Character creation has undergone big changes throughout The Elder Scrolls series, and the trends could have implications for The Elder Scrolls 6.

  By Charlie Stewart

  Published Jun 04, 2021

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  The Elder Scrolls wouldn’t be the successful RPG series it is without its expansive character customization system. Since its inception, the system has undergone significant changes, including the addition of new races, adjusted stats, and some huge changes in the designs of the different races of Tamriel. Many fans will be expecting further changes in The Elder Scrolls 6.

  While?The Elder Scrolls 6?might still be a long way off, the history of the series’ character creation does give some insights into changes fans may be able to expect in the franchise’s next chapter. Here’s how The Elder Scrolls’ character creation has changed over the years, and what the trends might mean.

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  The Elder Scrolls: Arena only had eight available races, and many of them looked quite different from later games. The original eight races were Nords, Khajiit,?Redguards, Bretons, Argonians, Wood Elves, High Elves, and Dark Elves.

  Orcs appeared in their more common role as hostile dungeon encounters, originally described as a “larger version of goblins” in the Official Arena Player’s Guide. The Imperials of Cyrodiil weren’t considered their own race at this point in the franchise’s history, and wouldn’t?be distinguished from the other human races?until The Elder Scrolls Adventures: Redguard. The Elves of Tamriel would not get their native names – Bosmer, Altmer, and Dunmer – until later games.

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  The Khajiit in Arena?were extremely humanoid, with only face-paint distinguishing them from the humans of Tamriel. Their race description said, “Legend has it that they descended from an intelligent feline race.” In later games, they became the more traditional Elder Scrolls?beastfolk fans know today, with more humanoid variants being retconned as Ohmes Khajiit, a sub-species with very few feline features that is easily mistaken for a Wood Elf.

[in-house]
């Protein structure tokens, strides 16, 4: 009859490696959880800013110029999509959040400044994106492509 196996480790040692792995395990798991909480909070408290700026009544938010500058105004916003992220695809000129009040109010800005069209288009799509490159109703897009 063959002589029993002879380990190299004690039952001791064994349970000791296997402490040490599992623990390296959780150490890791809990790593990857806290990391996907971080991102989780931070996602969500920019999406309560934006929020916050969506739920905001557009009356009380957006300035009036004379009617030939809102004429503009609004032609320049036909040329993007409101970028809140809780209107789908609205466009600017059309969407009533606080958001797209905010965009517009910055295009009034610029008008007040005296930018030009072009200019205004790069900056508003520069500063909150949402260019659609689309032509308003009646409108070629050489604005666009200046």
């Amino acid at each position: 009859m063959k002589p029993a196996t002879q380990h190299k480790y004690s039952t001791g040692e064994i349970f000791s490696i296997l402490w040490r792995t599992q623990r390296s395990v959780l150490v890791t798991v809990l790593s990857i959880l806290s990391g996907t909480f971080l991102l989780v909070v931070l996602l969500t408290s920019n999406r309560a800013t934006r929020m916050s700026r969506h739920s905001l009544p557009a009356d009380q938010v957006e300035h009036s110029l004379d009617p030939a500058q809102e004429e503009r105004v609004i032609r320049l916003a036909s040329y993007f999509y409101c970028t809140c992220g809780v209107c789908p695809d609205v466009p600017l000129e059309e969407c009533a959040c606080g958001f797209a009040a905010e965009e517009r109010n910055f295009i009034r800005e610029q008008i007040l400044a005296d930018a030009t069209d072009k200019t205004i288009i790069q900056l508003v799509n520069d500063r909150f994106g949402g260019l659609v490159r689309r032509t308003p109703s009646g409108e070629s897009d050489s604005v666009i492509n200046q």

Stats were changed depending on race, but also sex. Male Argonians had a buff to agility and speed that their female counterparts lacked, while the females had increased luck and endurance. The stats at character creation varied from 30 to 50 depending on the character’s race and sex combination, but followed the general pattern seen in later games. Bretons?were good at magic, Nords?were strong, Wood Elves?were agile, and so on.?Stats were also influenced by character class. There were six sub-classes for each major group: the Thief, the Warrior, and the Mage.

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  Daggerfall retained the original eight races from?The Elder Scrolls: Arena. Stats were still tied to sex. Nord males, for example, took a +10 bonus to Strength and Endurance, and a -10 to Intelligence, Willpower, and Agility. In contrast, Nord females only took a +10 to Luck and a -10 to Intelligence. These differences tended to be relatively balanced when factoring in class, but created a far greater variety of stat bonuses and debuffs than later games.

  Orcs and Imperials appeared in Daggerfall but remained unplayable, and the beastfolk underwent some design changes. The Argonians became even more lizard-like, while the Khajiit gained tails. This was later ret-conned as another sub-species, the Ohmes-raht. The eighteen original classes, and their rough stat implications, remained the same.